Interrupting inflammatory signals decreases repeat artery blockage in peripheral arterial disease patients

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Bullfrog microinfusion catheter

Peripheral artery disease patients who were treated with an anti-inflammatory steroid injected directly into the tissue surrounding their leg artery showed a significant reduction in inflammatory biomarkers.

Results from the DANCE trial (Dexamethasone infusion to the adventitia to enhance clinical efficacy after femoropopliteal revascularisation) were presented as a late-breaking clinical trial at the Society for Cardiovascular Angiography and Interventions (SCAI) 2017 scientific sessions on 11 May in New Orleans, USA.

Treatment approaches that treat blockages from the inside of the artery can trigger a cycle of inflammation that may contribute to restenosis. Over the course of six to 12 months, a meaningful percentage of patients experience a repeat blockage due to restenosis, a press release from SCAI states.

Researchers in the DANCE trial measured the inflammatory biomarkers in a patient subgroup (n=52 who underwent angioplasty and n=42, who underwent atherectomy) before and after using the Bullfrog microinfusion device to locally deliver dexamethasone (1.6mg/cm of treated artery) after their angioplasty or atherectomy, and a control group (n=12 who underwent angioplasty and n=16 who underwent atherectomy) that did not receive the steroid following the same techniques. Both groups had blood drawn prior to intervention, at 24-hours, and at four weeks post-procedure. Patients treated with the microinfusion device and dexamethasone experienced a significant reduction of two key inflammatory biomarkers that have been linked to restenosis in balloon angioplasty interventions: high-sensitivity C-reactive protein (hsCRP) and monocyte chemoattractive protein-1 (MCP-1).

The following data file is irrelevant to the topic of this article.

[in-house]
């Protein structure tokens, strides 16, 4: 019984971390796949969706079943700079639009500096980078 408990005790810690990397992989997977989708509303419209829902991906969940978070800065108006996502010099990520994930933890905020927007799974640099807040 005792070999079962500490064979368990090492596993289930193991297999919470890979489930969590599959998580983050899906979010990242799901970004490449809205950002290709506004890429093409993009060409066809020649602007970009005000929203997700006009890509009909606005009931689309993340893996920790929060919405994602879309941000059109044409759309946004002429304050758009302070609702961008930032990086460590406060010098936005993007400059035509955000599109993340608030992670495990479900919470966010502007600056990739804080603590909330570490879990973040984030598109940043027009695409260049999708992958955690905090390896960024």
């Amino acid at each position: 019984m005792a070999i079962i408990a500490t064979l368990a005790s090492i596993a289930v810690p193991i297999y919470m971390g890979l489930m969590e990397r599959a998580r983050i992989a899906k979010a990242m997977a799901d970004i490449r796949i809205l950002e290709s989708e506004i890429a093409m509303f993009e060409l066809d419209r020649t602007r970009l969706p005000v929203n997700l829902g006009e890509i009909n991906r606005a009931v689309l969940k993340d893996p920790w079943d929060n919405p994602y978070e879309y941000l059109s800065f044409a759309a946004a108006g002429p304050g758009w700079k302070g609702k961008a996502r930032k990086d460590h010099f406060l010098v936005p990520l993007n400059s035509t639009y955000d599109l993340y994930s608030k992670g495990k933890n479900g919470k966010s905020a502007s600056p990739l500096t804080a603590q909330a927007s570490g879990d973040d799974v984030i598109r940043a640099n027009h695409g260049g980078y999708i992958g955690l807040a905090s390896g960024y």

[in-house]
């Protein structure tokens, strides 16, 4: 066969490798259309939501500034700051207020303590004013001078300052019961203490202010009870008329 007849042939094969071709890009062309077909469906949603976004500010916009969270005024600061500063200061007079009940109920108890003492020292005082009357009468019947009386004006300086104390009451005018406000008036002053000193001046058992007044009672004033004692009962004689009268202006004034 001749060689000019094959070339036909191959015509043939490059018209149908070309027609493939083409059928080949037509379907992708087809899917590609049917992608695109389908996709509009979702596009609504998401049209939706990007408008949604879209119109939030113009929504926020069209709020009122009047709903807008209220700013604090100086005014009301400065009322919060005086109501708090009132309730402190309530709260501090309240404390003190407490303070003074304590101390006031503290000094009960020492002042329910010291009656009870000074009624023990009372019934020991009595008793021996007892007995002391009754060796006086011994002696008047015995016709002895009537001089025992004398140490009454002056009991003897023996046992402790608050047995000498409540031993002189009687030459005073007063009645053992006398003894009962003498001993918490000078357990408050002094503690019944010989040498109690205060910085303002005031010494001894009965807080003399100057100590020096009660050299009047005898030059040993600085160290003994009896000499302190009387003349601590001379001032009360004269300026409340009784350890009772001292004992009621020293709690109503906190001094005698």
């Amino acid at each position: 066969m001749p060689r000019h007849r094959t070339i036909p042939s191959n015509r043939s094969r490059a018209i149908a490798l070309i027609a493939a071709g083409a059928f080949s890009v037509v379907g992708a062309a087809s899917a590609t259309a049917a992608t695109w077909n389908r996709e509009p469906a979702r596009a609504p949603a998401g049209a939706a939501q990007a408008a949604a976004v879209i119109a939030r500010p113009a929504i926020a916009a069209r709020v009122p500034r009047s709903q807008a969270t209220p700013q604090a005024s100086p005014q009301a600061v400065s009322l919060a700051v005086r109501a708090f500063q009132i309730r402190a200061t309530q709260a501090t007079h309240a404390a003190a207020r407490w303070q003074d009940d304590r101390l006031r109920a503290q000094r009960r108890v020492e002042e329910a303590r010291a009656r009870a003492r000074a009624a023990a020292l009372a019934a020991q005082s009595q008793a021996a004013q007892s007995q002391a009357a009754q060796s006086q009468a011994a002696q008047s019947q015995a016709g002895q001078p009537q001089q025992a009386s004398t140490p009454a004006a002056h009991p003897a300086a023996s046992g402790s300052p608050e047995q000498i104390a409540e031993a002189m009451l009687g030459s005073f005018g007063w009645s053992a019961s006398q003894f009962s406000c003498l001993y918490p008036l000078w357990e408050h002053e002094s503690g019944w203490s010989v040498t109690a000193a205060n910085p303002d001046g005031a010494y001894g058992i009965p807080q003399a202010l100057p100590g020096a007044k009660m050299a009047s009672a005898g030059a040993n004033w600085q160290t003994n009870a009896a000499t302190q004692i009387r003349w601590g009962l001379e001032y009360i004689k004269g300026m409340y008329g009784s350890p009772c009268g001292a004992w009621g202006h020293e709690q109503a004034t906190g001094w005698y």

“This is a novel approach to treating the diseased artery by administering a steroid to the tissue that surrounds it,” said one of the study’s leading investigators Ehrin J Armstrong, VA Eastern Colorado Healthcare System and associate professor of medicine, University of Colorado School of Medicine. “By injecting anti-inflammatory drug directly into the artery wall and the adjacent tissue, as opposed to inside the artery where much of the drug could be washed away by blood flow, the drug is precisely targeted to the site of the inflammatory signals. Thus, the cycle of inflammation that can lead to repeat blockages is controlled, and the healing process is potentially improved.”

In the control group, the average 24-hour increase in hsCRP was 280% with angioplasty or 138% with atherectomy as compared to 55% with angioplasty or 14% in the atherectomy group in treated patients. Additionally, a 24-hour mean rise in MCP-1 of 19% or 14% was seen in the non-treated group, while treated patients experienced a reduction of 39% or 52%.

Armstrong noted, “The way we address a blockage in the leg artery now is to initially restore blood flow and any limitation to the blood flow dynamics using a balloon or stent to mechanically open the artery back up. The idea behind the addition of a steroid to the procedure is to change the underlying biology associated with these techniques so that the intervention is more durable over time. The DANCE study has provided insight that the measurement of the levels of the inflammatory biomarkers for individual patients may be a beneficial strategy in predicting outcomes and lead to improvement by personalising our therapy for each peripheral arterial disease patient.”